US job additions beat expectations
The US (IVV)(QQQ) employment data for August was released on September 7. After disappointing in July, the job additions in August rebounded to 201,000 compared to economists’ expectations of 191,000 and last month’s additions of 147,000.
August’s data was also in line with the average monthly gain of 196,000 over the prior 12 months. The figures for the last two months were, however, revised down. For June, it was revised down to 208,000 from 248,000 and for July, the count was revised down by 10,000 to 147,000.
Have tariffs started taking a toll?
The job gains in August were led by professional and business services, which added 53,000 jobs. Healthcare added 33,000, and wholesale trade, transportation and warehousing, and mining (XME) added 22,000, 20,000, and 6,000 jobs, respectively.
The manufacturing sector shed 3,000 jobs during August. This is the first time in the last year that the sector has cut jobs. This could be due to the impact of Trump’s tariffs and trade partners’ counter tariffs.
Automakers (CARZ) and machinery companies are bearing the brunt of higher steel and aluminum prices. Manufacturing and construction sectors were expected to be most impacted by the tariffs put in place until now.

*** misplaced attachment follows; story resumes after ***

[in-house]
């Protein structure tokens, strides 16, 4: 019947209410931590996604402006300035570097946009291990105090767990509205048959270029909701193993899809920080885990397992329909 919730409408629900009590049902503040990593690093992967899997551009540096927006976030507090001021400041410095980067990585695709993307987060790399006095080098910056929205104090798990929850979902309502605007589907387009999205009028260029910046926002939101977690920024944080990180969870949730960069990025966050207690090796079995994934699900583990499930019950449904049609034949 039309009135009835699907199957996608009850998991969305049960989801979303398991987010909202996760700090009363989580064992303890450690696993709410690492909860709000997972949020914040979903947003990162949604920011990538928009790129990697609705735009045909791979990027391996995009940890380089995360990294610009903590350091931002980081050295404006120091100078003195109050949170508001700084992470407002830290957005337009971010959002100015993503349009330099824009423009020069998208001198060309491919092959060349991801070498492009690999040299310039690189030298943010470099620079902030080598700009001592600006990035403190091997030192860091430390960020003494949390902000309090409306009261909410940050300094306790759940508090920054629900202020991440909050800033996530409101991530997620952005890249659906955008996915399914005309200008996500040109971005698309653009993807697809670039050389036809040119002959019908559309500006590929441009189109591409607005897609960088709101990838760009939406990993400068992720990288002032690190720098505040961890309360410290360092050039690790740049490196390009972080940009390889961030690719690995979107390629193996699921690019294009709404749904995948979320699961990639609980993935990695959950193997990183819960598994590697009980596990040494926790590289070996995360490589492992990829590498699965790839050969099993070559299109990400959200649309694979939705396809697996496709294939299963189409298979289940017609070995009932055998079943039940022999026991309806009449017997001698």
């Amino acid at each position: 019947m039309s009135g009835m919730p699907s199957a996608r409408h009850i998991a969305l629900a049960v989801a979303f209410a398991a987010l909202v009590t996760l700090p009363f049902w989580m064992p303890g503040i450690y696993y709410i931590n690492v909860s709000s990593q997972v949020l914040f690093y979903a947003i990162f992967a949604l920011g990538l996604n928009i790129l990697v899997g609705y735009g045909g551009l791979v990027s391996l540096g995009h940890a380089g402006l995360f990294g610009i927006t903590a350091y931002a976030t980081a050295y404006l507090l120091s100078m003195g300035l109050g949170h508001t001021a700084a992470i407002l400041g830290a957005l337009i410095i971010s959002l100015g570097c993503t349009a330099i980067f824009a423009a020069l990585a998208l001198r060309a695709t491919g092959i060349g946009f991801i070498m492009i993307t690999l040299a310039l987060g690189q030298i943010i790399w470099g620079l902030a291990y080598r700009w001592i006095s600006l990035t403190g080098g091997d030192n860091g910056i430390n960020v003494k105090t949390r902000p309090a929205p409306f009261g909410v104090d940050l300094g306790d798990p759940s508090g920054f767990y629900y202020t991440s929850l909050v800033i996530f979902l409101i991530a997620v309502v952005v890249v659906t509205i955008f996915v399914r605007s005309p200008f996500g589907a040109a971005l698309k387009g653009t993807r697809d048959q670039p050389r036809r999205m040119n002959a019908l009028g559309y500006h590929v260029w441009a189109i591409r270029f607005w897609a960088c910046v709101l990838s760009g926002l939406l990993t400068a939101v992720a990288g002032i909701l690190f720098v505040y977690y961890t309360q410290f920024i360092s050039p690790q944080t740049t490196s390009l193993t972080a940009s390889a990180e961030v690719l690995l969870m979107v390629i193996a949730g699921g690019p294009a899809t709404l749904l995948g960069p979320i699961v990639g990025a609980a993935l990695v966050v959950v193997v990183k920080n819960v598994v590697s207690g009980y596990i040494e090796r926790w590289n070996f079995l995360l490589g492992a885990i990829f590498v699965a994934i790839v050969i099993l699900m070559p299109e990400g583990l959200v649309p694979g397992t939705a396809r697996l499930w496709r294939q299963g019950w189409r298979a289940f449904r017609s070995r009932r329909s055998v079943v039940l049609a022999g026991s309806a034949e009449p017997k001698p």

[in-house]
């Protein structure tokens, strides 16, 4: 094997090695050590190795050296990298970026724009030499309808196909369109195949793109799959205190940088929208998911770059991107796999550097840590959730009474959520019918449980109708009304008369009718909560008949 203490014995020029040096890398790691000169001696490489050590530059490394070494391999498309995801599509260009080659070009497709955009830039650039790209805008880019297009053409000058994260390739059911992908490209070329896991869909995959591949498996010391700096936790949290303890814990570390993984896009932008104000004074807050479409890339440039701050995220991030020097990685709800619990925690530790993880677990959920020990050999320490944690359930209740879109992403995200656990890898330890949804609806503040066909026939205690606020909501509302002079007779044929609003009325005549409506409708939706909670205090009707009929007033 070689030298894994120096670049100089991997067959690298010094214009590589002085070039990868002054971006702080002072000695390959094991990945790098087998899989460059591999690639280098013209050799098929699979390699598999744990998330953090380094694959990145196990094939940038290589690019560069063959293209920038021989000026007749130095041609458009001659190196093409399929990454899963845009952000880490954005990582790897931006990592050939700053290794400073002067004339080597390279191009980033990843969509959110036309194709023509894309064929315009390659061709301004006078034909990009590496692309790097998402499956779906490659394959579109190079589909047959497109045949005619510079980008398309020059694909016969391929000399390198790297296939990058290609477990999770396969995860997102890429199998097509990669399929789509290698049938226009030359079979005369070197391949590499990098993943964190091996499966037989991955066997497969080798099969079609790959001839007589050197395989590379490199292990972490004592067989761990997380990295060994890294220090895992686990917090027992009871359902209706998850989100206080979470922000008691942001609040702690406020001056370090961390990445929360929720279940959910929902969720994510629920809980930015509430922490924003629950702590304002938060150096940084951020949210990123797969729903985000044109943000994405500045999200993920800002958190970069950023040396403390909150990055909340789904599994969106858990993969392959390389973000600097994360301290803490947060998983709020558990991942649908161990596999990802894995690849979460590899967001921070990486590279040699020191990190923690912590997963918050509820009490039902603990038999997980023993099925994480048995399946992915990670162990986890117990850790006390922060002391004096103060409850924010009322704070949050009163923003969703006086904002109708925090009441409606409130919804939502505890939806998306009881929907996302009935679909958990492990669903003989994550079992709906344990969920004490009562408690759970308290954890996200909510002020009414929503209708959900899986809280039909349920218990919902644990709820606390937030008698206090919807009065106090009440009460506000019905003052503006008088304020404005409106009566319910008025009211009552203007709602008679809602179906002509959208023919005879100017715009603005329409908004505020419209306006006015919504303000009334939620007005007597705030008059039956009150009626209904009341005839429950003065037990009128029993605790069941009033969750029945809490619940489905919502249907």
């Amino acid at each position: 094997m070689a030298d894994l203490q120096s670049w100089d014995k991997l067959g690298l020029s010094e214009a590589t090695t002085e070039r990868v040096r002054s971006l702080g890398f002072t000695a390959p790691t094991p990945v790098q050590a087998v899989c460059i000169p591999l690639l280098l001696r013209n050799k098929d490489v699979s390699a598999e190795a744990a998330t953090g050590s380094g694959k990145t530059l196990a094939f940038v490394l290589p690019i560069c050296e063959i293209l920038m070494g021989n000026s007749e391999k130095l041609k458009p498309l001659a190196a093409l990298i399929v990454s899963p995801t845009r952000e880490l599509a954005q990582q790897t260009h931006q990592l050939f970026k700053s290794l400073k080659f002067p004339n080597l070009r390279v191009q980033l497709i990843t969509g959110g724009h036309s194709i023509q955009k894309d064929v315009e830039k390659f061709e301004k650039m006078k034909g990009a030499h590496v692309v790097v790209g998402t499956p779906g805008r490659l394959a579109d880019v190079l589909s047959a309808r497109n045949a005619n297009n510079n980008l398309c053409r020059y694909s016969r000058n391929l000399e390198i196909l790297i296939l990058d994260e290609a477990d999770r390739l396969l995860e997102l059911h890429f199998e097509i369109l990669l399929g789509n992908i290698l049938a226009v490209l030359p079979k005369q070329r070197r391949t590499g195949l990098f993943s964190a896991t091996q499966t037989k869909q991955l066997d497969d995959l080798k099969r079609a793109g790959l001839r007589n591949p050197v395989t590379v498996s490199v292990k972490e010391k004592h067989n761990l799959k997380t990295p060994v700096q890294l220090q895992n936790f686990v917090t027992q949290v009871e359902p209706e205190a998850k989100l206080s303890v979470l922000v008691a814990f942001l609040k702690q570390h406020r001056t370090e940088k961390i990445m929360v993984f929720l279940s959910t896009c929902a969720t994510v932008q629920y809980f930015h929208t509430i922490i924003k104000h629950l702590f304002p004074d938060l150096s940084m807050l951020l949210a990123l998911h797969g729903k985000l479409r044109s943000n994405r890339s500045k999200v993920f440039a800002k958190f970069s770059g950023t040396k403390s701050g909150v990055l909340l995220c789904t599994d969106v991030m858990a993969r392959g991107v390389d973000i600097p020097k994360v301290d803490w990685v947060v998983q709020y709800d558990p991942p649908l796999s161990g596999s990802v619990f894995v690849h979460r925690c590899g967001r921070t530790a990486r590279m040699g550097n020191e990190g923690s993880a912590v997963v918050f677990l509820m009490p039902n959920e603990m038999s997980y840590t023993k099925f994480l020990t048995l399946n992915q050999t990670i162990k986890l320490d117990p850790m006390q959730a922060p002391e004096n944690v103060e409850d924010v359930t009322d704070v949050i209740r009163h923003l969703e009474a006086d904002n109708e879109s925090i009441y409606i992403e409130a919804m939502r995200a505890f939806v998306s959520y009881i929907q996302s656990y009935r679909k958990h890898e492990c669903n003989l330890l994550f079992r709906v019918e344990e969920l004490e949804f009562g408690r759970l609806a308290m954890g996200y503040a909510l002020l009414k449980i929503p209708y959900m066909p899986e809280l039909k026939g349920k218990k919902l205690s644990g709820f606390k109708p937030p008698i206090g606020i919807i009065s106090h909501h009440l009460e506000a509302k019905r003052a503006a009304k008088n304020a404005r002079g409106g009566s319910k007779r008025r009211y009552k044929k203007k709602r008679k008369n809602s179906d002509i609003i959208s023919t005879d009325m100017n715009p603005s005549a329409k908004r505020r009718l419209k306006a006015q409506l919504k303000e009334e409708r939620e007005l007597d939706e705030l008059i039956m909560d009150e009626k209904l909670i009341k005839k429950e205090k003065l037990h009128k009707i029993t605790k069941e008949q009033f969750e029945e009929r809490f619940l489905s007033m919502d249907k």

The big four US tech firms (XLK) have lobbied to be excluded from the next round of tariffs on China. Dell (DVMT), Cisco (CSCO), HP, Inc. (HPQ), and Juniper Networks (JNPR) have warned that tariffs would lead to increased component costs, which could lead to job losses.
Fed’s planned path on track
The US job additions in August were higher than expected, which supported the US dollar (UUP) and pressured gold prices (SGOL)(GLD). The job additions data was stronger than expected, which should keep the Federal Reserve on its gradual rate hike (TLT) path. However, if the trade impact is visible in the job numbers and business plans going forward, the Fed might have to relent on its rate hike plans going forward.
In the next part of this series, we’ll discuss the unemployment rate and wage growth for the US economy in August. We’ll also see how these factors could impact the rate hike outlook for the Fed.